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Monday, April 4, 2011

Pension sector not yet ready for FDI: Interim regulator:

Much has been read into the government move to take foreign direct investment (FDI) out of the pension reforms Bill and keep it as an executive decision. But the pension sector is not yet ready for FDI, says interim sector regulator Yogesh Agarwal.
He told Business Standard that it might not be before 2-3 years that foreign investors would show some interests in the pension sector and a call on putting a cap on FDI would be taken at that moment of time only.
“First of all, the pension sector has to grow. Till now, I don’t see much interest from foreign investors in the sector,” Agarwal, who heads the Pension Fund Regulatory and Development Authority (PFRDA), said.
The PFRDA chairman said foreign investors would wait for the sector to expand and gain a critical mass. “Only then, interest (from foreign investors) will come,” he added.
Talking of FDI at this point of time, was really a theoretical exercise, he emphasized.
“When time comes, when expression of interest comes from foreign investors, we will take a view in conjunction with the Government of India as to how much FDI will be allowed,” Agarwal said.
To a query on whether there was any preliminary thinking to put the FDI cap on the sector, he said, “No... There is no need to take a call (on putting FDI cap on the pension sector) because there is no interest.”
Recommending on the earlier version of the PFRDA Bill, which lapsed with the dissolution of the Lok Sabha in 2009, Parliament’s standing committee of finance had suggested the FDI cap in the sector might be in line with that in the insurance sector. Currently, 26 per cent FDI is allowed in private sector insurers. A Bill to raise this cap to 49 per cent is with the standing committee on finance.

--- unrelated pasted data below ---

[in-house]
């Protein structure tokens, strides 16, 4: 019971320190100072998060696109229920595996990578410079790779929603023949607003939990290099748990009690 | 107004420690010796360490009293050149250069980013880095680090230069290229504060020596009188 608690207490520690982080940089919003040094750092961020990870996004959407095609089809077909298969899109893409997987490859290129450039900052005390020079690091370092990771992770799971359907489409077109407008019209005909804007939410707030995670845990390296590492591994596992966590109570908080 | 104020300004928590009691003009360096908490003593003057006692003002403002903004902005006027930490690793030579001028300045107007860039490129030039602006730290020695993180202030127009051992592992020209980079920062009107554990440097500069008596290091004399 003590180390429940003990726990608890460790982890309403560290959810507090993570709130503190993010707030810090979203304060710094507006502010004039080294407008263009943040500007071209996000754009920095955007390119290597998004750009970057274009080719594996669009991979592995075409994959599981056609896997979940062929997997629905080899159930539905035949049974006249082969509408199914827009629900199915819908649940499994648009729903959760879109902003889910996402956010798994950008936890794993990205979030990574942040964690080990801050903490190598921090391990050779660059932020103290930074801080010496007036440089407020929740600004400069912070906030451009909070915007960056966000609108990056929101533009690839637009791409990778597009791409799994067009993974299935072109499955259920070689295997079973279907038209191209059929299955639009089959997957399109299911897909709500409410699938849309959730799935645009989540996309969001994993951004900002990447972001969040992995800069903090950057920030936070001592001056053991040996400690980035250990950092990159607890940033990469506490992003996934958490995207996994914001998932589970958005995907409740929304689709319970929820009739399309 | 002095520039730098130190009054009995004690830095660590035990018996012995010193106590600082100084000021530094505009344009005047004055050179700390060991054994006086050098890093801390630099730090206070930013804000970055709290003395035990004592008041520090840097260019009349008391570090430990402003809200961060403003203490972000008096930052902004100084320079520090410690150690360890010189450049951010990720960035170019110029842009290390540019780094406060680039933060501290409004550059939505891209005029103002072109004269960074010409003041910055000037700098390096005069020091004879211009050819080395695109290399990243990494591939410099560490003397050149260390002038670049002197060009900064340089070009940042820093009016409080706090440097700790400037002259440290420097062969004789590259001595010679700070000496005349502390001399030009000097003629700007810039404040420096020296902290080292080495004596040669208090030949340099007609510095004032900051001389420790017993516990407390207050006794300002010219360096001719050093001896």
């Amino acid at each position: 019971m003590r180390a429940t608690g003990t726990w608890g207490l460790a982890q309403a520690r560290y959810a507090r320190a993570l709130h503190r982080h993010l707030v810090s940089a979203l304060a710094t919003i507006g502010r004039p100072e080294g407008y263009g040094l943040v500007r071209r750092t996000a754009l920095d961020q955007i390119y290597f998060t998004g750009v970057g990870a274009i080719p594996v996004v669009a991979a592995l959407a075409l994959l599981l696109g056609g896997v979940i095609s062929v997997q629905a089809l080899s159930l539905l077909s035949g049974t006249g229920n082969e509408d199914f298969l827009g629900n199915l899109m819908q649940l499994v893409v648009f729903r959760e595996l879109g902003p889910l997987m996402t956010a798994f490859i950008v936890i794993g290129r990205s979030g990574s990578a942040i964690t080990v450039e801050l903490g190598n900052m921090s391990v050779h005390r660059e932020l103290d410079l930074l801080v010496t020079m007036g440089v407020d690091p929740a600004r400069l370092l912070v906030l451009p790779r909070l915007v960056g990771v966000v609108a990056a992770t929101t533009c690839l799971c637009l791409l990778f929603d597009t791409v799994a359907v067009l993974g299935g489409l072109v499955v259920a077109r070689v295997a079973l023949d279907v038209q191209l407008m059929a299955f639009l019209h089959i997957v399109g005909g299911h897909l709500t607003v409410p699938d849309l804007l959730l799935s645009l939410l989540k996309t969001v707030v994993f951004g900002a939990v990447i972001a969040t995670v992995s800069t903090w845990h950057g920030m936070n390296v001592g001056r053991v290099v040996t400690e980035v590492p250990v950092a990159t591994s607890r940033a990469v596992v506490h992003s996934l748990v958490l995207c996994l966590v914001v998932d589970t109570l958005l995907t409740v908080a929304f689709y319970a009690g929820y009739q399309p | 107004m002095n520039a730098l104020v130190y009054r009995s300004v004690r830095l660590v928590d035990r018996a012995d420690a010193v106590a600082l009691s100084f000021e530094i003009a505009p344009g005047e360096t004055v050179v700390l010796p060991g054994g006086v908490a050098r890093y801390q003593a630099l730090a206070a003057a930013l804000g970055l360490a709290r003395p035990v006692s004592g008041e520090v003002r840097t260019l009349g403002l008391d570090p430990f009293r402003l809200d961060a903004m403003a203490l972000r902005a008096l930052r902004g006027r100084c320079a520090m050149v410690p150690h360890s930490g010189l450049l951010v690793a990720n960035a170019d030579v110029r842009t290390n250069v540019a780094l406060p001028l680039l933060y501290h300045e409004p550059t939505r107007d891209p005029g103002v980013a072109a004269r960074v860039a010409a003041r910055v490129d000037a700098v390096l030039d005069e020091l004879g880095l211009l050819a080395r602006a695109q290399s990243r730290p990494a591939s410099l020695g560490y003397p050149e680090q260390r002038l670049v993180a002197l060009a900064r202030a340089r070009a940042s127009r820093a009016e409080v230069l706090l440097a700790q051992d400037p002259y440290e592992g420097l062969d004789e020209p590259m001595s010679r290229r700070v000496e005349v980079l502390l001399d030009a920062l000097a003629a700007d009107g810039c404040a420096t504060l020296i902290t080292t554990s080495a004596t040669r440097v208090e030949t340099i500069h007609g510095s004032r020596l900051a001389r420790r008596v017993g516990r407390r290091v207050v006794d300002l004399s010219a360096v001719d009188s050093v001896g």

A proposal to raise the cap in private insurance companies was made by then finance minister P Chidambaram in his speech for the Budget in 2004. It is yet to be implemented. So, the government decided to keep FDI issue out of the revised version of the PFRDA Bill, tabled in the Budget session of Parliament last month.
Explained Agarwal, “In drafting the Bill, we found that what should be the extent of FDI need not be put in the Bill. It is not a legislative issue. It is an executive decision, as to how much FDI will be allowed.’
He said this would make it easier for the government to decide on increasing or decreasing FDI percentage in the pension sector.
“All the government has to do is to make up its mind and issue an order,” he added.
PFRDA was established by the government on August 23, 2003, through an executive order. It is still an interim regulator and does not have statutory powers. The PFRDA Bill will give statutory powers to the regulator.
Meanwhile, the Union government had announced a new pension system (NPS) for its recruits who had joined from January 1, 2004. Since April 1, 2008, the pension contributions of central government employees under NPS are being invested by professional pension fund managers. As many as 27 state governments and Union Territories have also notified NPS.
NPS was also thrown open to all citizens of the country since 2009.
Besides, the government had announced a co-contributory pension scheme, called Swavalamban, for those in the unorganised sector. The government provides Rs 1,000 to every account a year for five years for those who joined the scheme during 2010-11 and 2011-12. The government expects two million subscribers to be there in this scheme by March 2012 from the current level of 500,000.
Source: Business Standard,  April 4, 2011

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